Hutcherson believes the answer migh tbe found in taking a look at who we lock up and for what crimes, noting the amount of non-violent offenders serving time for drug offenses and burglaries. Statistics show that these types of criminals comprise a major part of the prison population; whereas prior to the implementation of anti-drug laws 40 years ago, this was not the case.
In 1971, President Richard Nixon declared a national war on drugs. Two years later, New York state was the first to implement mandatory prison sentences for drug dealers and addicts — even if the perpetrator was caught with contraband in small amounts.
Soon after, other states and the federal government adopted tougher guidelines for prison sentences, including mandatory minimums and three strike laws. By the 1980's, prison populations had swelled.
Today, the U.S. has the highest, reported incarceration rate in the world. According to the latest statistics from the Bureau of Justice Statistics, nearly 2.3 million people are incarcerated in state and federal prisons and local jails. Nearly half of all federal inmates, 48 percent of them, were serving time for drug offenses in 2011 while 47 percent of state prisoners were locked up for non-violent crimes.
For Hutcherson, the numbers suggests that stringent drug laws may carry a hefty price.
"The big question for the criminal justice system is did we take a wrong turn with these people and maybe they'd do better if punished with strict probation because they could continue to build social and human capital," he said.
One Case of An Unreformed Criminal
Hardened criminals and drug abusers are hardly the only culprits. White-collar offenders can also fit the profile articulated by Hutcherson.
Perry Griggs is an unreformed criminal. After serving 3 years in a state prison at the age of 28 for running a flooring company Ponzi scheme, Griggs continued to concoct scheme after scheme until he eventually ran a multi-million dollar-scam — from behind prison bars.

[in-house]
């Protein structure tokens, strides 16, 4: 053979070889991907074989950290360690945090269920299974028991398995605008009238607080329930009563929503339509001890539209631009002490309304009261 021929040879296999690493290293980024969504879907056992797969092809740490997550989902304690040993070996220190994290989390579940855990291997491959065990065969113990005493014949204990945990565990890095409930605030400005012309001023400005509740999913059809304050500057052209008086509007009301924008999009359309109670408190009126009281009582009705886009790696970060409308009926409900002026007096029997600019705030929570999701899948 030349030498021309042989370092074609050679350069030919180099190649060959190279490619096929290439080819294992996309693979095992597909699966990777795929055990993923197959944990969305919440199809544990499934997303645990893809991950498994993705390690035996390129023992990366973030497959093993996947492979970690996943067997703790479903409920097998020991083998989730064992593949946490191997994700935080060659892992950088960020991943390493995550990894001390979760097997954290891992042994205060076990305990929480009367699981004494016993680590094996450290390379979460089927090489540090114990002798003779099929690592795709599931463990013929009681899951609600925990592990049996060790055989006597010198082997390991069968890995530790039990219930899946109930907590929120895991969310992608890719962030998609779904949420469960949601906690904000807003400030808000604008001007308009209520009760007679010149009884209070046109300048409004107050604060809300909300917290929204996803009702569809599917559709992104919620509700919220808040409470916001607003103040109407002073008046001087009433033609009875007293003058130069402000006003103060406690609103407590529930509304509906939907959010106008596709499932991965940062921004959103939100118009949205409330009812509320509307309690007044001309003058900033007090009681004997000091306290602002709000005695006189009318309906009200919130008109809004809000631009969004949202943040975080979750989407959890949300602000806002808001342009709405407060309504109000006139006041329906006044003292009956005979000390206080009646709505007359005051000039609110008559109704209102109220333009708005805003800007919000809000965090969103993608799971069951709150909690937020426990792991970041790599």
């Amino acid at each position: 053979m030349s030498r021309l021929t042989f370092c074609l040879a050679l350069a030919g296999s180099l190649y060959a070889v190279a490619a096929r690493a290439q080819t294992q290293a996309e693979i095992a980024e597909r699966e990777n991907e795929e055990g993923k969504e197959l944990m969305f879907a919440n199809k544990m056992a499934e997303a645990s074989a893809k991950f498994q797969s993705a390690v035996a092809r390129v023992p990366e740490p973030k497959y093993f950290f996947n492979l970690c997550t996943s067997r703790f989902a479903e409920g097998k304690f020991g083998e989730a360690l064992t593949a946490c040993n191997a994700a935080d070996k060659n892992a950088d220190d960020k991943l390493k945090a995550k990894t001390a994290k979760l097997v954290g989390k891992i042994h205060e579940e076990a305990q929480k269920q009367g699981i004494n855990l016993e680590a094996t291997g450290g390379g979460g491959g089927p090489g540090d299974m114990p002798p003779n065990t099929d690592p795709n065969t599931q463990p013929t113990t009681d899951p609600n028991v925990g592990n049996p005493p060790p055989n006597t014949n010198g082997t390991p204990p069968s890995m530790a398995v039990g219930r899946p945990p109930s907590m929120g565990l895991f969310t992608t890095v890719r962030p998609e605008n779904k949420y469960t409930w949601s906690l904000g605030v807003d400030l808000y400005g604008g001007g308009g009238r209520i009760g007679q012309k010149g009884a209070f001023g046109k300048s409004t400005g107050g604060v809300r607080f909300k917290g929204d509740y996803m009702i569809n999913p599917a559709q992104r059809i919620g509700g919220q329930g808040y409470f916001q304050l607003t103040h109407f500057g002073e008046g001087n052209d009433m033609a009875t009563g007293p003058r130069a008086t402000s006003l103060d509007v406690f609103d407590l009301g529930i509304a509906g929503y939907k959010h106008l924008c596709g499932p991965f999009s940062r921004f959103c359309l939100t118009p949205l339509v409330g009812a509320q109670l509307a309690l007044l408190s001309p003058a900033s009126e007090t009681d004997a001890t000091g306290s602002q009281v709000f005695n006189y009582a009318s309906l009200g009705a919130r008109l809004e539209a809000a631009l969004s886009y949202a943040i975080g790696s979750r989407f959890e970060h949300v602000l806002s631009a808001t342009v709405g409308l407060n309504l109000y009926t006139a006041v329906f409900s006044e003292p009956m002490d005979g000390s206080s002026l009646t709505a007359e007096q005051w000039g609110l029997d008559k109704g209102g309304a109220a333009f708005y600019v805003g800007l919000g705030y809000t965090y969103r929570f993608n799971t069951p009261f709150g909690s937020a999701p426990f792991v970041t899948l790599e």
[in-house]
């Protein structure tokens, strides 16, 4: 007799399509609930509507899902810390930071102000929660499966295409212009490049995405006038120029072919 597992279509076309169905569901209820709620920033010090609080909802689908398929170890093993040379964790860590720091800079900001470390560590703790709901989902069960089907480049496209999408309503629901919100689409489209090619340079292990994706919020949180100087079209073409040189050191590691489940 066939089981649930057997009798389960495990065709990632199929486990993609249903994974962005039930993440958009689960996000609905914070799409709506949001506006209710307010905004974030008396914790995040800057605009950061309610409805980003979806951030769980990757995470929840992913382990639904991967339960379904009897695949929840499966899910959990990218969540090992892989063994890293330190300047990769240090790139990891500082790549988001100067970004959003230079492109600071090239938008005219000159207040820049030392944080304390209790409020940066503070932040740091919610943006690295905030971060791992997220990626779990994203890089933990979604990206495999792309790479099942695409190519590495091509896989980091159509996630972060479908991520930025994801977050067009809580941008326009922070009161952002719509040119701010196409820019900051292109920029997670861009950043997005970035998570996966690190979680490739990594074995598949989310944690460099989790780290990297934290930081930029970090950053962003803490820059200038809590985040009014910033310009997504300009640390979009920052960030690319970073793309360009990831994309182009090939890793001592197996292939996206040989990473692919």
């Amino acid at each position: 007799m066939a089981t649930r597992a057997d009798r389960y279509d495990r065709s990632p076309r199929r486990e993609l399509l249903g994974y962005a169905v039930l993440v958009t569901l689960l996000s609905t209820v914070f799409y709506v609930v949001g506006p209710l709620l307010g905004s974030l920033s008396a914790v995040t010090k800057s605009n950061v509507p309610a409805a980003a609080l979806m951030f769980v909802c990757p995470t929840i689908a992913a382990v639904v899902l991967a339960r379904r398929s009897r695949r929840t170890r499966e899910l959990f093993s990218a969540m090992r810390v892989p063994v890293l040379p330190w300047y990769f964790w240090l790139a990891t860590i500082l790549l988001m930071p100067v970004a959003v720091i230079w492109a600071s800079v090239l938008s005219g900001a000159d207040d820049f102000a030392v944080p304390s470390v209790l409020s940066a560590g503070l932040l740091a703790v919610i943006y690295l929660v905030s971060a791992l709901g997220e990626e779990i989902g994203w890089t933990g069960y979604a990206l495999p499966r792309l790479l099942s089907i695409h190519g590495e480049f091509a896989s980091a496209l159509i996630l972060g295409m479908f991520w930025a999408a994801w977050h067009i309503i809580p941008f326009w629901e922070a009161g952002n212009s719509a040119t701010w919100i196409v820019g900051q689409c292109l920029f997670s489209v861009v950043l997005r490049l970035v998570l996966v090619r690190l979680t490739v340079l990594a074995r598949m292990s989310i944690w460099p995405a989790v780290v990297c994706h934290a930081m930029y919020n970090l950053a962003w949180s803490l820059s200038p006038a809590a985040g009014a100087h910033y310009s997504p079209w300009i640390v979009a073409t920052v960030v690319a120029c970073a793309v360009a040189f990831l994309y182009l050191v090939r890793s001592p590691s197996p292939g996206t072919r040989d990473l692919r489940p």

Griggs was convicted of bilking more than $4 million from at least 50 victims while posing as a commodities trader with an inside track on coffee futures, and sent to a federal prison in Nevada. Eventually, he landed in the orbit of more than 100 inmates from the Hawaiian Islands,
Upon his arrival, Griggs systematically lied to the inmates. He maintained an image of a successful trader whose only crime was not paying taxes, according to John Waugh, the former Secret Service Agent who investigated Griggs in the early 2000's.
"[The inmates] weren't coming from places where they knew multi-millionaire commodities traders. So the idea of meeting someone like Perry Griggs who was that impressive just really bowled them over," John Waugh told "American Greed."
"He subscribed to magazines like the Robb Report for the affluent lifestyle and Cigar Aficionado, Barons and Forbes, to make it seem as if he was a world; a man from the world of high finance," Waugh added.
Yet it was all part of his plan to rip them off, according to authorities.
Griggs realized that while the Hawaiian inmates didn't have wads of cash in the bank, many had mortgage-free homes that had been in their families for generations. He convinced the inmates they could get rich quick if they, or their families, took out equity on their properties and handed over the cash to his contact on the outside.
That person was his wife, who would collect the money for him to invest.
The scheme worked from behind bars for years. When Griggs was released from prison in September 2009, he and his wife moved into a high-end home in Las Vegas. Soon enough, like all pyramids, the scheme crumbled.
Eventually, Griggs pleaded guilty to the scam. At sentencing, the judge called him a "serial fraud artist" and one of the most blatant criminals he's seen in 24 years on the bench. He's now serving a 7-year-sentence in Terre Haute, Indiana at a special terrorism unit.
Watch the entire story of Perry Griggs on "American Greed" tonight at 10pm ET/PT on CNBC.